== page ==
Optimized Longest Path is NP Complete

Optimized Longest Path Problem: The optimized longest path problem states that given a graph G, of a set of vertices V and edges E, the task is to prove that there is a path of length at least K between a set of nodes Vs and Ve.

Problem Statement: Given a graph G(V, E, K) and a set of nodes Vs and Ve with the sequence of nodes, of length ≥ K.

An instance of the problem is an input specified to the problem. An instance of the optimized-longest path problem is G(V, E, Vs, Ve, K). Since an NP-complete problem is a problem which is both in NP and NP-Hard, the proof for the statement that a problem is NP-Complete consists of two parts:

  1. The problem itself is in NP class.
  2. All other problems in NP class can be polynomial-time reducible to that.
    (B is polynomial-time reducible to C is denoted as B≤PC)

If the 2nd condition is only satisfied then the problem is called NP-Hard.

But it is not possible to reduce every NP problem into another NP problem to show its NP-Completeness all the time. That is why if we want to show a problem is NP-Complete we just show that the problem is in NP and any NP-Complete problem is reducible to that then we are done, i.e. if B is NP-Complete and B ≤ PC For C in NP, then C is NP-Complete. Thus, we can verify that the Optimized Longest Path Problem is NP-Complete using the following two propositions:

  • Optimized-longest Path Problem is in NP:
    If any problem is in NP, given a ‘certificate’, which is a solution to the problem and an instance of the problem then it can be verified (check whether the solution given is correct or not) that the certificate in polynomial time. This can be done by a path P, consisting of a set of vertices < V1, V2, V3, ….Vn >. Verify if the path connects V1, and Vn completely and the length of the path is at most K.

  • Optimized-longest Path Problem is NP-Hard:
    In order to prove that the Longest Path is NP-Hard, deduce a reduction from a known NP-Hard to the problem. Carry out a reduction in which an undirected Hamiltonian Path problem can be reduced to the Longest Path problem. The undirected hamiltonian path uses the input a graph G(V1, Vn) where graph G has nodes V1 and Vn. Undirected Hamiltonian Path is an Undirected path along the graph starting at one vertex and ending at another traversing all nodes.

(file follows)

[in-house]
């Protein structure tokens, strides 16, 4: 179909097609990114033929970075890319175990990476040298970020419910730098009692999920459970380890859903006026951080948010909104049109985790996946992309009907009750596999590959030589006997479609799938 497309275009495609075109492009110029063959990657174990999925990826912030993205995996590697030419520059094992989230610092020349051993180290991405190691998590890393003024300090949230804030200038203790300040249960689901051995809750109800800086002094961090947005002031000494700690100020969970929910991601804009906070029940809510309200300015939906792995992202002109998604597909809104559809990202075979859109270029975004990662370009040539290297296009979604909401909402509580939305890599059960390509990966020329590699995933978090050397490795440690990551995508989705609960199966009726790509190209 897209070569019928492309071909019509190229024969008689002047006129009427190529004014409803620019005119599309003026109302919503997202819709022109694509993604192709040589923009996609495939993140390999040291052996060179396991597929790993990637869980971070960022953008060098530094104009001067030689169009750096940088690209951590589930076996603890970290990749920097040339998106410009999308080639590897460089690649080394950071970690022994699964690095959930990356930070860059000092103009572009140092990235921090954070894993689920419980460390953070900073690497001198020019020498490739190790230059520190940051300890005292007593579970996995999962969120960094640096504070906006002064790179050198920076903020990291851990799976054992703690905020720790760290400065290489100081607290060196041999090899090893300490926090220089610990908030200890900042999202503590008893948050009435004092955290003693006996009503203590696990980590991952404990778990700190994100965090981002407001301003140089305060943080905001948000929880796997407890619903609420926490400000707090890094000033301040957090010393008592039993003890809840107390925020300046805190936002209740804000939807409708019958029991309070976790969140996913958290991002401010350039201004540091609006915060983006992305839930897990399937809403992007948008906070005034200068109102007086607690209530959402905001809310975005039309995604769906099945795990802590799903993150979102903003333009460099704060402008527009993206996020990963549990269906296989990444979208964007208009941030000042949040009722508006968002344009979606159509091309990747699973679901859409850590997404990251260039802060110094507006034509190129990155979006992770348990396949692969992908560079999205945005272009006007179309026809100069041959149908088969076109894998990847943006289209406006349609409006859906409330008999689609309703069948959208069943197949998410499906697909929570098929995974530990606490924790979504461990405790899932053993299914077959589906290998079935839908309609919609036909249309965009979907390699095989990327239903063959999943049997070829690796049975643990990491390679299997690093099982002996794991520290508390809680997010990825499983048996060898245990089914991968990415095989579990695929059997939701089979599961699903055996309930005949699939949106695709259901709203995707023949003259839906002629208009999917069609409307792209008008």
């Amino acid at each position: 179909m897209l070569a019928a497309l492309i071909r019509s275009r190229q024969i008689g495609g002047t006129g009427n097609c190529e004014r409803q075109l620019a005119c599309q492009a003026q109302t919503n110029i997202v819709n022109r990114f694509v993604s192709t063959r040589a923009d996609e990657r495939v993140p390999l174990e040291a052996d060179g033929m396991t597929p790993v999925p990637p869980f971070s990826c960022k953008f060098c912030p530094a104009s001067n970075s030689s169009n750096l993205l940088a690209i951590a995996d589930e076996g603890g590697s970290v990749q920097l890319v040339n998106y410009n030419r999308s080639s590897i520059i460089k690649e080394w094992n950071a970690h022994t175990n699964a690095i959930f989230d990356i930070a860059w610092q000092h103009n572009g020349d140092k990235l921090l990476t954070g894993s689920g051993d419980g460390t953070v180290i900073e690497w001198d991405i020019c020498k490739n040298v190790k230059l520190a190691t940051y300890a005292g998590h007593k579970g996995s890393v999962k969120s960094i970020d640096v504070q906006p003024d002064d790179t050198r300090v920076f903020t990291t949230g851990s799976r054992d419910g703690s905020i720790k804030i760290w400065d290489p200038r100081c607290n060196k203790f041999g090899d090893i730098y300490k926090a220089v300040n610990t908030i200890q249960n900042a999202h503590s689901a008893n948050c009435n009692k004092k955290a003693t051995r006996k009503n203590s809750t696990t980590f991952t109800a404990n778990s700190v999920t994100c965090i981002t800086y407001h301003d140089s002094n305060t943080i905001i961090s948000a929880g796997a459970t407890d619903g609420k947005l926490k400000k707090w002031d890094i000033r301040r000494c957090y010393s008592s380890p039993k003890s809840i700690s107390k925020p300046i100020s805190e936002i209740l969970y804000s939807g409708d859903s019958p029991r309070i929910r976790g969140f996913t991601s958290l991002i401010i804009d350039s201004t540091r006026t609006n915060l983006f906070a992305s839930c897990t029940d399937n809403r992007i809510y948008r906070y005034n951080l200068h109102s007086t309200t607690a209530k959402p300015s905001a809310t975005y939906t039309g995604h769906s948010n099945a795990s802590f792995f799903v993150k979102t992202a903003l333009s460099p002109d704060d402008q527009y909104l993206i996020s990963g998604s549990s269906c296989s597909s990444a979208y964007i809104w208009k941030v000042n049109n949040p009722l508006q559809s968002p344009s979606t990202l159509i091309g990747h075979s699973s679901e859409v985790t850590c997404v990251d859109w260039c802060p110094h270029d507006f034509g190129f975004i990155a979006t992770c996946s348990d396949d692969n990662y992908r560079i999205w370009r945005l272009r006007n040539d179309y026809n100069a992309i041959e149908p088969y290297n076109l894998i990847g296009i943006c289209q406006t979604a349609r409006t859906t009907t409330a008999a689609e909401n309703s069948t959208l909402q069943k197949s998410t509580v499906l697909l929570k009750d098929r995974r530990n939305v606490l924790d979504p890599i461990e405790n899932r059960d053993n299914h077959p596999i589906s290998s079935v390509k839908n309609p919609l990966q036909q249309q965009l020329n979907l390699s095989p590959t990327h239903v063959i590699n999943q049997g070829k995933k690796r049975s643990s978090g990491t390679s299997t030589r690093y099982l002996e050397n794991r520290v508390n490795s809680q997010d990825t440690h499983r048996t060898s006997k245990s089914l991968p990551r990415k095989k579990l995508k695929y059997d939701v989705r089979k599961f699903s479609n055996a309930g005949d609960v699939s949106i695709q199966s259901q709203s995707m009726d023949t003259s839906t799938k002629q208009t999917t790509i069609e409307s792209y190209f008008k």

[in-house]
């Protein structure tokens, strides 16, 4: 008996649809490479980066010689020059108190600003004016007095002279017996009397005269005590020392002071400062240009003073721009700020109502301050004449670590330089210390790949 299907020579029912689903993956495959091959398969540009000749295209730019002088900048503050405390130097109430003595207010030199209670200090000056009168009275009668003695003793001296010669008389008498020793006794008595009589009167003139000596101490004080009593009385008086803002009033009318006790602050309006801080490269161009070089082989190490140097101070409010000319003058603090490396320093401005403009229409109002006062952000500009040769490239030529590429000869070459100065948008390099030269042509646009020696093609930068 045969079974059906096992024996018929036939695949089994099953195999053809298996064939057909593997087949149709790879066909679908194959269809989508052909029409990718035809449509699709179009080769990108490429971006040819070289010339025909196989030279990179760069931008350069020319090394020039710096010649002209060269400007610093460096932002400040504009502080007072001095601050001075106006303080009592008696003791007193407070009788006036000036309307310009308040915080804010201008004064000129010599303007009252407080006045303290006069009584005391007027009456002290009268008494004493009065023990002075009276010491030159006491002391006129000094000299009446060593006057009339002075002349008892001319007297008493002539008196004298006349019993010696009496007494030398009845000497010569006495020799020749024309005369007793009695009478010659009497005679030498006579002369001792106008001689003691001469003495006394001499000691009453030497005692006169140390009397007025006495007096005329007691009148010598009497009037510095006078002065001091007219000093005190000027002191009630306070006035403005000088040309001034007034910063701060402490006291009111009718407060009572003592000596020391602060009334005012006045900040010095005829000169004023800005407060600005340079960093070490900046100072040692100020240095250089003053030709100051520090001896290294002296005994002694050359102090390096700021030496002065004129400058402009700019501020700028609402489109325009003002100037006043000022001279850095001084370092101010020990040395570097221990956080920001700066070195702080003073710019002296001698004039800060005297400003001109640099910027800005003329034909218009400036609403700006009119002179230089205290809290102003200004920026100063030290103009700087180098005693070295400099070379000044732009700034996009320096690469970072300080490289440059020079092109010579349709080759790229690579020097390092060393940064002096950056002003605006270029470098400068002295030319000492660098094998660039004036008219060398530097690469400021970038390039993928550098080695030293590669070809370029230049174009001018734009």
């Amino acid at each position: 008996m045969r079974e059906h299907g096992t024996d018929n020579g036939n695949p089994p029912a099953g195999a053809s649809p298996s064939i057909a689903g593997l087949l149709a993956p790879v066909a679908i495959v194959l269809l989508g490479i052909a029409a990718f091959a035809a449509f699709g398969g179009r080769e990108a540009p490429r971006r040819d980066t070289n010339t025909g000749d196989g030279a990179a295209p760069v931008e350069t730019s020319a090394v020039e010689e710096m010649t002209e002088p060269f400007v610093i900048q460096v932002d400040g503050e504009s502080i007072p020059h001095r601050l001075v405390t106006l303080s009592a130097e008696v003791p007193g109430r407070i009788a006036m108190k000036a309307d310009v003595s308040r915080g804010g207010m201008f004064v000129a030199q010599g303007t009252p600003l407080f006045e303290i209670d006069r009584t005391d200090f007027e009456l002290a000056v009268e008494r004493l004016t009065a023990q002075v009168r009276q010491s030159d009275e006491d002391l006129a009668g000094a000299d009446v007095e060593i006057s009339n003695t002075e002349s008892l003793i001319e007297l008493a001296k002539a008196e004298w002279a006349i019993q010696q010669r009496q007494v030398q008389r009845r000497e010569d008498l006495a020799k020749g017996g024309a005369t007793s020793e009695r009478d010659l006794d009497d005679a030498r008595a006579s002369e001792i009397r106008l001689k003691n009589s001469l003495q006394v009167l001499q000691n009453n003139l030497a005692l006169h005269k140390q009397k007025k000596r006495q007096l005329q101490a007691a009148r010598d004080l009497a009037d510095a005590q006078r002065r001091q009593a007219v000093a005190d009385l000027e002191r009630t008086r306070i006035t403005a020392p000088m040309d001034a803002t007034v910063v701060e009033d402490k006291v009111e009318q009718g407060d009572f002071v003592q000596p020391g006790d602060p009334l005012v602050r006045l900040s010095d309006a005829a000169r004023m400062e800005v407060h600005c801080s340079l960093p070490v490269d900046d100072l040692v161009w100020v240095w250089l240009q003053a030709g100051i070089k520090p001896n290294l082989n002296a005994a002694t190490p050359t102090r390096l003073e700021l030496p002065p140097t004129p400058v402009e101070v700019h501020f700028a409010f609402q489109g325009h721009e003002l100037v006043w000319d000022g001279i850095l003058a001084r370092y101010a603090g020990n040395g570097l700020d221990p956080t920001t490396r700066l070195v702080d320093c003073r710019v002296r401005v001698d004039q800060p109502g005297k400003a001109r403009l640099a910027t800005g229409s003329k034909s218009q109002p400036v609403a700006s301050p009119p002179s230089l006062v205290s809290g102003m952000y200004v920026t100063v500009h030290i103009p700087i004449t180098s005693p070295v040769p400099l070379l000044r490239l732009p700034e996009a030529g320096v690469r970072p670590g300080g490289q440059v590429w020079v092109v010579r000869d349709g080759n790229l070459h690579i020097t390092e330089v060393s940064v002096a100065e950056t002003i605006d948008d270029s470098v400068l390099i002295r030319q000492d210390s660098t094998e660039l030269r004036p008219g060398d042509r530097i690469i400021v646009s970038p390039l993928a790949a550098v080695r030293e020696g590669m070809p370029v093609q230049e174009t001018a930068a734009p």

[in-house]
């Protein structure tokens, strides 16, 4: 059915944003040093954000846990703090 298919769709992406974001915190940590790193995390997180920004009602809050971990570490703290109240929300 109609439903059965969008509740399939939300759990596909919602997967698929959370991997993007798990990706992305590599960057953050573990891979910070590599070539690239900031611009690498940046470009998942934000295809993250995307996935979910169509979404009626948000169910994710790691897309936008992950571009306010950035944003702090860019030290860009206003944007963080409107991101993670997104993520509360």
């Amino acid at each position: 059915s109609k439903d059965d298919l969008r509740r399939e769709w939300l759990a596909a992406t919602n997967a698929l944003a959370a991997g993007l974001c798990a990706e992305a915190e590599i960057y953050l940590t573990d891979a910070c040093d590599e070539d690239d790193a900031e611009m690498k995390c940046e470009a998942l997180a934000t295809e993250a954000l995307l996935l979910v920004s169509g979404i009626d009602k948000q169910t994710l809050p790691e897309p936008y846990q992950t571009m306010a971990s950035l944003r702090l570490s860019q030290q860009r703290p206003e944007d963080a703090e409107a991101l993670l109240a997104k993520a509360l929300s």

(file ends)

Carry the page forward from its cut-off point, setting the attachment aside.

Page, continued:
Now, let K be the numbers of nodes in G. Every instance of Undirected Hamiltonian Path can be converted to the Longest Path in the following way:
    For input G(V1, Vn), output G(V1, Vn, k). This reduction takes polynomial time by simply counting the number of vertices in G. The reduction can be proved by the following two propositions:

    1. Assume the original graph G(V, E) is provided with nodes V1 and Vn has an undirected Hamiltonian path, which traverses all the vertices, therefore G(V, E, K) is true because any two nodes in G will be connected by a path of length equal to its nodes i.e., K therefore Longest Path problem holds.
    2. Let us assume the graph G'(V, E, Vs, Ve, K) has a Lpath of length K from Vs to Ve, which implies G’ contains a simple path of length K from Vs to Ve.
      But, G contains K vertices, hence traverses all vertices starting at Vs and ending at Ve forming a hamiltonian path, G'(Vs, Ve).

      Let V1 ≡ B and Vn ≡ D
      Now, G has an Undirected Hamiltonian Path ≡ BCAD of K = 4.
      Therefore, G contains an optimized path of length = 4 between B and D.

Attention reader! Don’t stop learning now. Get hold of all the important DSA concepts with the DSA Self Paced Course at a student-friendly price and become industry ready.

My Personal Notes arrow_drop_up

Check out this Author's contributed articles.

If you like GeeksforGeeks and would like to contribute, you can also write an article using contribute.geeksforgeeks.org or mail your article to contribute@geeksforgeeks.org. See your article appearing on the GeeksforGeeks main page and help other Geeks.

Please Improve this article if you find anything incorrect by clicking on the "Improve Article" button below.

Article Tags :
Practice Tags :

Be the First to upvote.

Please write to us at contribute@geeksforgeeks.org to report any issue with the above content.